Use this URL to cite or link to this record in EThOS: http://ethos.bl.uk/OrderDetails.do?uin=uk.bl.ethos.530002
Title: The evolution of the British economy : Anglo-Scottish trade and political union, an inter-regional perspective, 1580-1750
Author: Greenhall, Matthew Richard
Awarding Body: Durham University
Current Institution: Durham University
Date of Award: 2011
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Abstract:
The Evolution of the British Economy: Anglo-Scottish Trade and Political Union, an Inter-Regional Perspective, 1580-1750. Matthew Richard Greenhall This thesis examines the nature and extent of Anglo-Scottish trade over the course of regal and political union between 1580 and 1750. It assesses whether the Unions of 1603, 1654 and 1707 had a tangible impact upon Anglo-Scottish coastal and cross-border trade between north-eastern England (north of the Tees) and southern and eastern Scotland (east of the Moray Firth). It considers how industrial similarity between the Tyne, Wear and the Forth affected the trade between them and how these related to wider networks of domestic and overseas commerce. In doing so, it offers a marriage between the study of Anglo-Scottish political and economic relations, whilst demonstrating the need for an economic arm of the New British History which acknowledges regional variation. It concludes that the regional economies of north-eastern England and southern and eastern Scotland moved from a position of carboniferous-based competition in the late-sixteenth and early-seventeenth centuries, to one of increasing integration and complementary trading in the late-seventeenth and early-eighteenth centuries, something hastened by the Parliamentary Union of 1707. It identifies an immediate change in the level and nature of trade following the Unions of 1603, 1654 and 1707, particularly in relation to the variety of commodities traded and the logistics of commerce. It also determines that political Union was only one influence amongst many over Anglo-Scottish trade and that the differences in the English and Scottish customs systems, fiscal protectionism, and the presence of international war, were all important external factors. In offering an analysis of early-modern trade, it also assesses the usefulness of both English and Scottish ports books for the economic historian, and the important role played by the customs system in state formation and the regulation of commerce.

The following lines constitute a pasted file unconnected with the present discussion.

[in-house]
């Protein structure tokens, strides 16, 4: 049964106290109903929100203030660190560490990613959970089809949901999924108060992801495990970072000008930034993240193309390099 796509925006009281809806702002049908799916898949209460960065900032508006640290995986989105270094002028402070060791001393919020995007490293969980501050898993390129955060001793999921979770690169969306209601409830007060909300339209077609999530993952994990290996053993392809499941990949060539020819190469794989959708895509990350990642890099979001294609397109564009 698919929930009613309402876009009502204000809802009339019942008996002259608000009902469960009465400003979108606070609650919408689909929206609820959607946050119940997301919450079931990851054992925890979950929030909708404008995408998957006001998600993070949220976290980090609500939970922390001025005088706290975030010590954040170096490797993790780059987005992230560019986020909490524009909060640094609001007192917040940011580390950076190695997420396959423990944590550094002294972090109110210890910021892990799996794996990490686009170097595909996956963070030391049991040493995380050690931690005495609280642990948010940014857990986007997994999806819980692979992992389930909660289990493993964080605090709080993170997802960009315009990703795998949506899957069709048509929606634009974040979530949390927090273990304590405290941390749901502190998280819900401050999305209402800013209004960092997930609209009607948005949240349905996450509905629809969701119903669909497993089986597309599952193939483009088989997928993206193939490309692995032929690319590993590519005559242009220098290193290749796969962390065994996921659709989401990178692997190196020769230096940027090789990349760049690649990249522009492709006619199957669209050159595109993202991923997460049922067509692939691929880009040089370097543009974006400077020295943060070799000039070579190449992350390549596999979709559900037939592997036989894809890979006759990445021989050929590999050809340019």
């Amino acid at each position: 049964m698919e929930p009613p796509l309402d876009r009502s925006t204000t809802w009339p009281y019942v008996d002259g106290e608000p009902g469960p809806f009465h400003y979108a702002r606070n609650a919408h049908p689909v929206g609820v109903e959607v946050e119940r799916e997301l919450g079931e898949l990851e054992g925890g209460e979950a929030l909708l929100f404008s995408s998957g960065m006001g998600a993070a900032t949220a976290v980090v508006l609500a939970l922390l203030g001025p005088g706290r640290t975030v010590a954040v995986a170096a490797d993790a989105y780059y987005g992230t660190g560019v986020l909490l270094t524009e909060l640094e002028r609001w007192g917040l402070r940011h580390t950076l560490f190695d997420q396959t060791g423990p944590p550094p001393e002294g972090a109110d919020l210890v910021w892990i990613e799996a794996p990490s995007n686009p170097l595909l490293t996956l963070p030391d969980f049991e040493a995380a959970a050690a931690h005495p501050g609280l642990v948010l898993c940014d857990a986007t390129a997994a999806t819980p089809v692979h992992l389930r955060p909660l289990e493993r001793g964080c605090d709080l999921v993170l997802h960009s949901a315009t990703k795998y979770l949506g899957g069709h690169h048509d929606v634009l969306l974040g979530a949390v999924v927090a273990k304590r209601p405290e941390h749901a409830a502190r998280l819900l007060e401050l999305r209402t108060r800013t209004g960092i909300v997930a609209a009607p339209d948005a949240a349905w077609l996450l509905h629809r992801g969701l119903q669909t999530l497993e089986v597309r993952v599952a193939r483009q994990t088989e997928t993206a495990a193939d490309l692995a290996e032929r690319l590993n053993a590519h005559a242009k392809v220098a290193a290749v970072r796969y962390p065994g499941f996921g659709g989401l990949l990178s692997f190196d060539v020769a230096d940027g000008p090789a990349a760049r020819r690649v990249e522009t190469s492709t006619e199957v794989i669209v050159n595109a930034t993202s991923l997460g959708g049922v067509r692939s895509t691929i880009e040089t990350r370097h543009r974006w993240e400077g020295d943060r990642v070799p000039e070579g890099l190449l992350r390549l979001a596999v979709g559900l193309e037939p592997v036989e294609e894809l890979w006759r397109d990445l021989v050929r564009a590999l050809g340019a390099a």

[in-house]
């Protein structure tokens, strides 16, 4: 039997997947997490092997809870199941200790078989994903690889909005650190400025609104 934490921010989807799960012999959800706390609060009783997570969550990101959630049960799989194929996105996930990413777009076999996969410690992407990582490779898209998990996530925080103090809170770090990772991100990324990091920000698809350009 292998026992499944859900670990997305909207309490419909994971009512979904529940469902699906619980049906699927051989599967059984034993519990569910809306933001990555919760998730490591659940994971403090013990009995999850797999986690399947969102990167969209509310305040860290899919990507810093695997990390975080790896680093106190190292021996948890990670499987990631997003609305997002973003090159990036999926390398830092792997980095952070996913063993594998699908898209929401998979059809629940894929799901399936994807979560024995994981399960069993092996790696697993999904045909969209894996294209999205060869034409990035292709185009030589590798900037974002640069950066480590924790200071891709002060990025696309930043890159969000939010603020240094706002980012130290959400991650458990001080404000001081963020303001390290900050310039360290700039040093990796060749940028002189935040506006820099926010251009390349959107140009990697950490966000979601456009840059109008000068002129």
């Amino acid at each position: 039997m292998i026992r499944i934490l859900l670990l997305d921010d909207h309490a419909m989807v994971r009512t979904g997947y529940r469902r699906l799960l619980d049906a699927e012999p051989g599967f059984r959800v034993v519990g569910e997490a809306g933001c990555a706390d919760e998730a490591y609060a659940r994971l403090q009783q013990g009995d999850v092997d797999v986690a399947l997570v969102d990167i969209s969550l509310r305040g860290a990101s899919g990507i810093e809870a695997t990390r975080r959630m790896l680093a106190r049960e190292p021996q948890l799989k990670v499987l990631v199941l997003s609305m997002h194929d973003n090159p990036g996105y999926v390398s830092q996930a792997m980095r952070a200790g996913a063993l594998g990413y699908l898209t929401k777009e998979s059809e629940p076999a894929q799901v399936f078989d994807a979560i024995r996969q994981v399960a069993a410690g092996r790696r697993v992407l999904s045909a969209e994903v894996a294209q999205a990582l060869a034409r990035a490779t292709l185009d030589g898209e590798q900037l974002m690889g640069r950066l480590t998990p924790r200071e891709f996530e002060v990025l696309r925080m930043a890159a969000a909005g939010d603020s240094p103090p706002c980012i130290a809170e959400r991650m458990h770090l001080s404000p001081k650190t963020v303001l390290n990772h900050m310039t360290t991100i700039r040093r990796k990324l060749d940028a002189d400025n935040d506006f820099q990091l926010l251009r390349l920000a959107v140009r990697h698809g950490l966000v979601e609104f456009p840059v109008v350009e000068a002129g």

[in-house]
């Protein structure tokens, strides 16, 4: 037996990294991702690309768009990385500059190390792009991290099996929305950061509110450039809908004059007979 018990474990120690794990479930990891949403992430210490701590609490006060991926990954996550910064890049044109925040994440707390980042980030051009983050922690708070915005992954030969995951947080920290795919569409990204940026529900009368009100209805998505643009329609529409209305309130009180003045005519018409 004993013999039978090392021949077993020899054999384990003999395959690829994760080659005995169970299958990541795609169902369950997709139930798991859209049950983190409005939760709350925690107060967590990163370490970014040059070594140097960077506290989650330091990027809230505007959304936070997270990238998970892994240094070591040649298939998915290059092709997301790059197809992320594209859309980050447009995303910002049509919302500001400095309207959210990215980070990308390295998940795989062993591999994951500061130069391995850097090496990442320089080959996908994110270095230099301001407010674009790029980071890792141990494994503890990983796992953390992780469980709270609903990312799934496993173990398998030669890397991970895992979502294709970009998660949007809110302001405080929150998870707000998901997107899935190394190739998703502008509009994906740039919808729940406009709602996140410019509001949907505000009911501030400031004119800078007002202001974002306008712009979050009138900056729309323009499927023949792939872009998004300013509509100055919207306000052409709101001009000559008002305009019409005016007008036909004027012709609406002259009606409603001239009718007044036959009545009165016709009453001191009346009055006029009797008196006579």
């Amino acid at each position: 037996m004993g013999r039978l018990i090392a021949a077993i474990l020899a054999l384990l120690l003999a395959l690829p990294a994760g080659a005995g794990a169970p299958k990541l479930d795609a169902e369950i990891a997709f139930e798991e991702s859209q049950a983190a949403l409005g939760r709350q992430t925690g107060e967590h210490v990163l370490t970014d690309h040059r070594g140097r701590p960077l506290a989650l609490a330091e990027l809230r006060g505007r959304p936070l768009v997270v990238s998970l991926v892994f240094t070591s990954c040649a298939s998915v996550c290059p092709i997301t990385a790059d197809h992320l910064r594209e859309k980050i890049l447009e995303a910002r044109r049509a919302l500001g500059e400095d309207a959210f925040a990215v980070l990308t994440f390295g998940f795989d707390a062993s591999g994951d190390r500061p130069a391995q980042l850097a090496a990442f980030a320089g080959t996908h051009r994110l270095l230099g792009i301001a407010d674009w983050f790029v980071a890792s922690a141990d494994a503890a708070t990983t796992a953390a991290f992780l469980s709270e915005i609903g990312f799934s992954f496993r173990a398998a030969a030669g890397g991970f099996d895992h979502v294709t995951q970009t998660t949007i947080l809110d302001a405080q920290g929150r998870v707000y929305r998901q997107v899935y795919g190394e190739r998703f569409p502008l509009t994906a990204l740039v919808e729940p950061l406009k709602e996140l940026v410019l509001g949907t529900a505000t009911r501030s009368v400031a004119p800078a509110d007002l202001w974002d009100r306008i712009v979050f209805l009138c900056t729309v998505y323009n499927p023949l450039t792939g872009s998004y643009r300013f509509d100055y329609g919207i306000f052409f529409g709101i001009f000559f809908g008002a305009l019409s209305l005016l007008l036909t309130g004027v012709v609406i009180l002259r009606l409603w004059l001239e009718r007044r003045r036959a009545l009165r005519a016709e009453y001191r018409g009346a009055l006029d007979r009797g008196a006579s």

Supervisor: Not available Sponsor: Not available
Qualification Name: Thesis (Ph.D.) Qualification Level: Doctoral
EThOS ID: uk.bl.ethos.530002  DOI: Not available
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